"Instead of assuming that war must come, let us find ways to discover how to prove that war is unnecessary," Rahall told the Iraqis. "It is time and, in my opinion, far past time that American andIraqi officials talk to each other without threats."
Rahall's trip to Baghdad, which followed President Bush's saber-rattling address to the United Nations General Assembly, drew international attention to a congressman who has spent most of his quarter century on Capitol Hill securing funding for road projects and mine safety initiatives. Unlike Bush, however, Rahall is no newcomer to Middle East affairs.
The grandson and namesake of a Lebanese immigrant who in 1903 settled in Beckley, West Virginia, Rahall approaches debates over Middle East policy from a unique perspective in a Congress with only a handful of Arab-American members. Proud of his ethnicity, Rahall frequently quotes a line from Lebanese-American entertainer Danny Thomas: "He who denies his heritage has no heritage."
Rahall has been a frequent visitor to Lebanon, Israel and other Middle Eastern nations -- traveling as a member of Congressional delegations and on his own to his grandfather's hometown of Kfier, Lebanon. A graduate of Duke University who earned his political spurs as an aide to legendary West Virginia Senator Robert Byrd, Rahall has quietly developed a level of expertise on Middle East issues that few members of Congress can rival.
Rahall has frequently parted company with the overwhelming majority of his colleagues on those issues. In 1993, for instance, the House considered a resolution declaring that "the Arab boycott of Israel is detrimental to the peace process in the Middle East and should be discontinued forthwith." It passed, by a margin of 425-1.
More recently, the West Virginia Democrat was one of 11 House members to oppose a December 2001, resolution expressing solidarity with Israel. In May, when the House voted on a resolution that praised Israel's fight against terrorism while placing blame for violence in the region on Palestinian leaders, Rahall cast one of just 21 "no" votes.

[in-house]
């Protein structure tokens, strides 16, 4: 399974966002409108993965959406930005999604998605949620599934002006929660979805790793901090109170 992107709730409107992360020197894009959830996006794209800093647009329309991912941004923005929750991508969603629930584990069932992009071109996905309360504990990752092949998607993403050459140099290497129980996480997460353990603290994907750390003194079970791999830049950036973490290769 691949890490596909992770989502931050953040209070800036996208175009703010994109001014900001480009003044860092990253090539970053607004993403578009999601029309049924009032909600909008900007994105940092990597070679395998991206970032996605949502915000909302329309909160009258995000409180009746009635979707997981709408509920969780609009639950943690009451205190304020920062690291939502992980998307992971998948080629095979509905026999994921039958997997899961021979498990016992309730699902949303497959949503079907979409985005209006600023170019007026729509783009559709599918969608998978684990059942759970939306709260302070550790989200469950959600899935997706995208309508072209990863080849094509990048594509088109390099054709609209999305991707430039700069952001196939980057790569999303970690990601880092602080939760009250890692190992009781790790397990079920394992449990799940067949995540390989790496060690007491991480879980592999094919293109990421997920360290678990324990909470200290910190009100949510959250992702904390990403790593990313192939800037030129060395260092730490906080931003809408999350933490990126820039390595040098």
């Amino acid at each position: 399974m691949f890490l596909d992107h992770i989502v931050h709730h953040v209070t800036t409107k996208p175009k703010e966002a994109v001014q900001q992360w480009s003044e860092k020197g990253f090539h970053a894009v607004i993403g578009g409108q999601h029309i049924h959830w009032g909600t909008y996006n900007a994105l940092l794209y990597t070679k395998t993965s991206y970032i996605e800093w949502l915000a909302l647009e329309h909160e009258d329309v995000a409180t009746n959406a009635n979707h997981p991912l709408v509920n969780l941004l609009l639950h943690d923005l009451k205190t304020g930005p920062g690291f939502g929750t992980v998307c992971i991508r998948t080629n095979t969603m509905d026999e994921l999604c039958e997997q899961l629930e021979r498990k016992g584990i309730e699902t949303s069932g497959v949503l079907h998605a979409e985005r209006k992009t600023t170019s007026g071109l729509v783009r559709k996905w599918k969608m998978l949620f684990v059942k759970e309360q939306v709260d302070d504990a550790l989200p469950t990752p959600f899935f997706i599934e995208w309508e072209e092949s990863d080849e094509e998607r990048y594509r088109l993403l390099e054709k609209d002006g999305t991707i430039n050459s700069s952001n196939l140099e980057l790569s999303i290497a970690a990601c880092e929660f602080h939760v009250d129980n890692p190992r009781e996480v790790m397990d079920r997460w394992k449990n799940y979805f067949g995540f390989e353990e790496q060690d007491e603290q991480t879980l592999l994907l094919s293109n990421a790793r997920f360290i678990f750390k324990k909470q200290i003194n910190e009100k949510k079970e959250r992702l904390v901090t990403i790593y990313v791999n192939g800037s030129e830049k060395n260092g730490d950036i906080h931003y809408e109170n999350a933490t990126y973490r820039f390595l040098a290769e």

While Rahall's votes may look controversial to national observers, they have caused him little grief in West Virginia, where he is regularly reelected with little or no opposition. The congressman is known for maintaining good relations – and an open dialogue -- with both Arab-American and Jewish constituents. Additionally, Rahall's voting record on Middle East issues tends to parallel that of his old boss, Senator Byrd. And, like Byrd, he devotes so much time and energy to bringing infrastructure projects to southern West Virginia that foreign policy issues are rarely part of the homestate debate.
Rahall has won high marks even from those who disagree with him for his expertise and for his attention to humanitarian issues that are often lost in Middle East policy debates. A thoughtful critic of Palestinian leader Yasir Arafat, former Syrian President Hafez al-Assad and Iraqi President Saddam Hussein's actions, Rahall voted in favor of the 1991 Congressional resolution supporting the Persian Gulf War. In the years since, however, he has been in the forefront of questioning the wisdom of US policies toward Iraq.
Rahall signed the letter, initiated by Representatives Tom Campbell (R-CA) and John Conyers (D-MI), that, for humanitarian reasons, called for the lifting of economic sanctions against Iraq. Last week, Rahall cited similar concerns, saying he has decided to travel to Baghdad to "help illuminate the plight of the Iraqi people."
"I'm not going as Secretary of State. I'm not going as a weapons inspector. I'm going as an individual who'd like to cool this rhetoric and act in a calm matter, and show the Iraqi people that the American people are not warmongers," he said on the eve of the trip to Iraq, which he took in the company of former South Dakota Senator James Abourezk. (Rahall and Abourezk made the trip as part of a delegation organized by the Institute for Public Accuracy.)
Rahall said he also was making the trip because of his doubts about whether the Bush administration has made a case for waging war against Iraq at this time.
"Why now, two months before an election? Why was the threat so serious now that it wasn't a year ago. I've seen certainly no link of Iraq to 9/11," Rahall said. "I just don't see a linkage there."
There was a huge outcry in France this summer over a move by allies of French President Jacques Chirac to narrow the character and quality of that country's political competition. Stung by recent shows of electoral strength by the nationalist right and the Green and Trotskyist left, France's political establishment is preparing to rewrite election rules in order to essentially assure that only traditional major parties of the center-right and center-left can prevail in elections for the domestic and European parliaments. Objections from across the political spectrum echo a similar theme: The changes proposed by the insiders in Paris would "Americanize" that country's politics.